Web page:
Hard water is water that contains dissolved minerals, predominantly calcium & magnesium. A magnesium level of less than 40 mg/l is recommended to minimise scaling in water systems.
Manganese is a metal widely found in rocks and soils. At levels exceeding 0.05 mg/l manganese stains plumbing fixtures and laundry a dark brown colour and causes undesirable tastes. Its presence in water may lead to microbial growths in the pipe system. Manganese is essentially nontoxic at levels normally found and only causes health problems at levels where there is a very undesirable taste.
Nitrates/ Nitrites /Ammonia are found in nature from many sources, primarily from fertilisers and effluents. It is advised that drinking water is < 10 mg/l Nitrate or 1 mg/l Nitrite.
pH is a measure of the intensity of the acidity/alkalinity of water on a scale of 0-14 with 7 being neutral. Low pH (<6.5) results may lead to corrosion of metal pipes and surfaces and a green/blue off colour on ceramic tiles and sinks.
Phosphorus is naturally present in most waters. It is also added to 95 per cent of UK drinking waters in order to reduce the amount of lead that can dissolve into our water. This dosing of the water leads to concentrations of about 1 mg/l phosphorus in UK drinking water.
Although concentrations of potassium normally found in drinking water are generally low and do not pose health concerns, the high solubility of potassium chloride and its use in treatment devices such as water softeners can lead to significantly increased exposure. A guideline figure for concentration of potassium in drinking water in the UK is 2.5 mg/l.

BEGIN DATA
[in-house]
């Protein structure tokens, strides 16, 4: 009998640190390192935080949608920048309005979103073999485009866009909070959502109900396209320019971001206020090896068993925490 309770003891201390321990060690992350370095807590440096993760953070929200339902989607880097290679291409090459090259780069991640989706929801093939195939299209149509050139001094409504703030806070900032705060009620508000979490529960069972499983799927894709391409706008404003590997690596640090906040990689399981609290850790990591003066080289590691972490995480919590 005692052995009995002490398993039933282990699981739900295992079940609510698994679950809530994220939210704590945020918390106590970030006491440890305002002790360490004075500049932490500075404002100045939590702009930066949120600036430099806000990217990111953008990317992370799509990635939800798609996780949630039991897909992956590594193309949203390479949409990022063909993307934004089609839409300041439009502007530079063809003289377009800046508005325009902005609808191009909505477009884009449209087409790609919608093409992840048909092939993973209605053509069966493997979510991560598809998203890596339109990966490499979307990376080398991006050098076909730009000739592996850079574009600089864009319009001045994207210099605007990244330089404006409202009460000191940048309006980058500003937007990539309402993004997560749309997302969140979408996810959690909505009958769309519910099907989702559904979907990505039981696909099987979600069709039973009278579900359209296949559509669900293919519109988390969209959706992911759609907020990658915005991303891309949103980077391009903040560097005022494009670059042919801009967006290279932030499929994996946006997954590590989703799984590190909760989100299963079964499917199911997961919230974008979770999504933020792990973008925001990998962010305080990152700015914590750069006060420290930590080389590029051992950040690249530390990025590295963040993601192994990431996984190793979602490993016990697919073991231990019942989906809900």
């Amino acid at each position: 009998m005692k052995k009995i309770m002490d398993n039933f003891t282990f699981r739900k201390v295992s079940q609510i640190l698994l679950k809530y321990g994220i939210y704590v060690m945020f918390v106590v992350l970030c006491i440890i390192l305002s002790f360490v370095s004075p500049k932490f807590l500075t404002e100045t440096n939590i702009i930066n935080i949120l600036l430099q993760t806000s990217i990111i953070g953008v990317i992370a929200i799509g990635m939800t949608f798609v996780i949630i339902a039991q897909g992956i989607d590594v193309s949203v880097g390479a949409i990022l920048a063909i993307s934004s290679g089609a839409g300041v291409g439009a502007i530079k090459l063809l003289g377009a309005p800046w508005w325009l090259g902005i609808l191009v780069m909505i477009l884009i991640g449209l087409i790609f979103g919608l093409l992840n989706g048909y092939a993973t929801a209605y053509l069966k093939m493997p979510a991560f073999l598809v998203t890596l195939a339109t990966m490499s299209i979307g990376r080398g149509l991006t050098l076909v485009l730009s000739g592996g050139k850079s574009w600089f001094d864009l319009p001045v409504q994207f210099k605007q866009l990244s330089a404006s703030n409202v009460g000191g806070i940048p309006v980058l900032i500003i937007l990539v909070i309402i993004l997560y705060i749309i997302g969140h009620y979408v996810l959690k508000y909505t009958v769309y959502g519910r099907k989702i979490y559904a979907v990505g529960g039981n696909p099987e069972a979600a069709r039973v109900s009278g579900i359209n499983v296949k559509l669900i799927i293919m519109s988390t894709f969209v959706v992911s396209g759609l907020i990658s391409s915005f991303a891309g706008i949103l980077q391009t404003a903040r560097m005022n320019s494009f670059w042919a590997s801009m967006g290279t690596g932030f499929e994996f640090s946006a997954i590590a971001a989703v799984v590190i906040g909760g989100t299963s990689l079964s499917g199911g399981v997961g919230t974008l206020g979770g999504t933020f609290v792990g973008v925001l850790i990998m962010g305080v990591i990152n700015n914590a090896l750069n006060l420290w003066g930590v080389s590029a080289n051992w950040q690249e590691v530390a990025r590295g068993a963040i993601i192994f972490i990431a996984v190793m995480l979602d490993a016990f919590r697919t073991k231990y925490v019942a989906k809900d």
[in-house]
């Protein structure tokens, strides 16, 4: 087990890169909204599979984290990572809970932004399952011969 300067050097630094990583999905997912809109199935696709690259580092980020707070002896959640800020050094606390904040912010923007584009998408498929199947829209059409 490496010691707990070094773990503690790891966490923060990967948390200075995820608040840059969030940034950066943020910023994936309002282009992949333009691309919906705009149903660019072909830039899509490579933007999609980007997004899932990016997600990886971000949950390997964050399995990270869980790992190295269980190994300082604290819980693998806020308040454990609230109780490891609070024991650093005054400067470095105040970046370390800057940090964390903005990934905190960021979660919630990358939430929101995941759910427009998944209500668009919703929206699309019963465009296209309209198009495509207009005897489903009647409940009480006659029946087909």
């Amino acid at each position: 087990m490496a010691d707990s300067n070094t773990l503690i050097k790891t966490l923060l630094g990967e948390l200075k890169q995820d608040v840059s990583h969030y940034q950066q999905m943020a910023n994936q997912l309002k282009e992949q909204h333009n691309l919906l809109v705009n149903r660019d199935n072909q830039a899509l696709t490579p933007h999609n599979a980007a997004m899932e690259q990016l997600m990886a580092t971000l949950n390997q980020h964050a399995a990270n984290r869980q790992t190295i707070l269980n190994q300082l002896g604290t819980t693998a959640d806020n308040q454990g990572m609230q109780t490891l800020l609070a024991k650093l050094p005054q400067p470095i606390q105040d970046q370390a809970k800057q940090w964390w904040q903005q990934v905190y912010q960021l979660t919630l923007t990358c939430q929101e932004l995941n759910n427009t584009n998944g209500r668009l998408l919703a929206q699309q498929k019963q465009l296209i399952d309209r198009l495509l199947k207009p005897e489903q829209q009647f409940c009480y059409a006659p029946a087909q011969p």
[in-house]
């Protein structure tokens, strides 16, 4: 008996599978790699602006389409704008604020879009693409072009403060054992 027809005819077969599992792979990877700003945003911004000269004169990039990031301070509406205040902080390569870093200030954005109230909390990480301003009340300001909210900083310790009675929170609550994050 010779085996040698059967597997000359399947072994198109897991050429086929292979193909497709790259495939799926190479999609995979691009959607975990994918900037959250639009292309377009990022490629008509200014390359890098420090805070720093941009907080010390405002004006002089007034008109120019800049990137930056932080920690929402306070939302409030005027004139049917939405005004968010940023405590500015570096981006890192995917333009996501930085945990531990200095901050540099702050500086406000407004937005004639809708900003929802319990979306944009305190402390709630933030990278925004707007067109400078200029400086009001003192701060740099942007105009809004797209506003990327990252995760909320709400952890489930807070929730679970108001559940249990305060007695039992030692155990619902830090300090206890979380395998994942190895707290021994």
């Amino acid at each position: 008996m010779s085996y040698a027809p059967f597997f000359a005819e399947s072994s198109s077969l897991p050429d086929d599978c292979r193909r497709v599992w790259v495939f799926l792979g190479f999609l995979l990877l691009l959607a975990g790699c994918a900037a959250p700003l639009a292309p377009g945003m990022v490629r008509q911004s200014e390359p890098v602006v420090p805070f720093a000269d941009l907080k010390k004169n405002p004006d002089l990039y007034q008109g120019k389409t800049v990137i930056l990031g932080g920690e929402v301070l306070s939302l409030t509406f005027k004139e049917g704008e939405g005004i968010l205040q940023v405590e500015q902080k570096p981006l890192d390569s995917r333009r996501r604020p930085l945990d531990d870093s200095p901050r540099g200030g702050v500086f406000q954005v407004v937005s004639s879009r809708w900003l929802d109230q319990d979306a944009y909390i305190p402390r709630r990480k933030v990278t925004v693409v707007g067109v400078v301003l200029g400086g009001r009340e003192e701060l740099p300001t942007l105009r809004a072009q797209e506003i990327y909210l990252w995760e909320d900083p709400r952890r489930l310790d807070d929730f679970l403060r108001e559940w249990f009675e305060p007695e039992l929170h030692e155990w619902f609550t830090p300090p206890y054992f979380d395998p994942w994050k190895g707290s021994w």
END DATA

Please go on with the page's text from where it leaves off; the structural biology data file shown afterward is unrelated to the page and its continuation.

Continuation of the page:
Instead of having higher levels of calcium and magnesium, soft water tends to have higher concentrations of sodium, or salt. Sodium salts (e.g. sodium chloride) are found in virtually all food (the main source of daily exposure) and drinking water. Although concentrations of sodium in potable water are typically less than 20 mg/l, they can greatly exceed this in some countries. It should be noted that some water softeners can add significantly to the sodium content of drinking water.
Sulphate as SO4
Sulphate can be present in water due to man-made and natural processes, but it is often added during the water treatment processing as aluminium sulphate. Sulphate increases the conductivity of water and so enhances corrosion processes which can then lead to a higher concentration of metals in the water. High levels of sulphate affect the taste of the water. The European Union Drinking Water Directive (1998) states a guideline maximum value of 250 mg/l.
Total Hardness as CaCO3
Hardness as CaCO3 is the concentration of calcium and magnesium ions expressed as equivalents of calcium carbonate. This is considered the best way of measuring hardness in water. Measurements are in mg/l.
Although levels of zinc in surface water and groundwater normally do not exceed 0.01 and 0.05 mg/l, respectively, concentrations in tap water can be much higher as a result of dissolution of zinc from pipes. Concentrations of zinc are likely to be greatest in water that sits in the plumbing system for extended periods of time. If zinc is elevated, letting the water run for 1-2 minutes prior to use should significantly reduce concentrations. Concentrations greater than 3 mg/l can be detrimental to the appearance of the water, with a greasy surface film developing and an unpleasant metallic or astringent taste. Water containing more than 5 mg/l may also have a chalky appearance.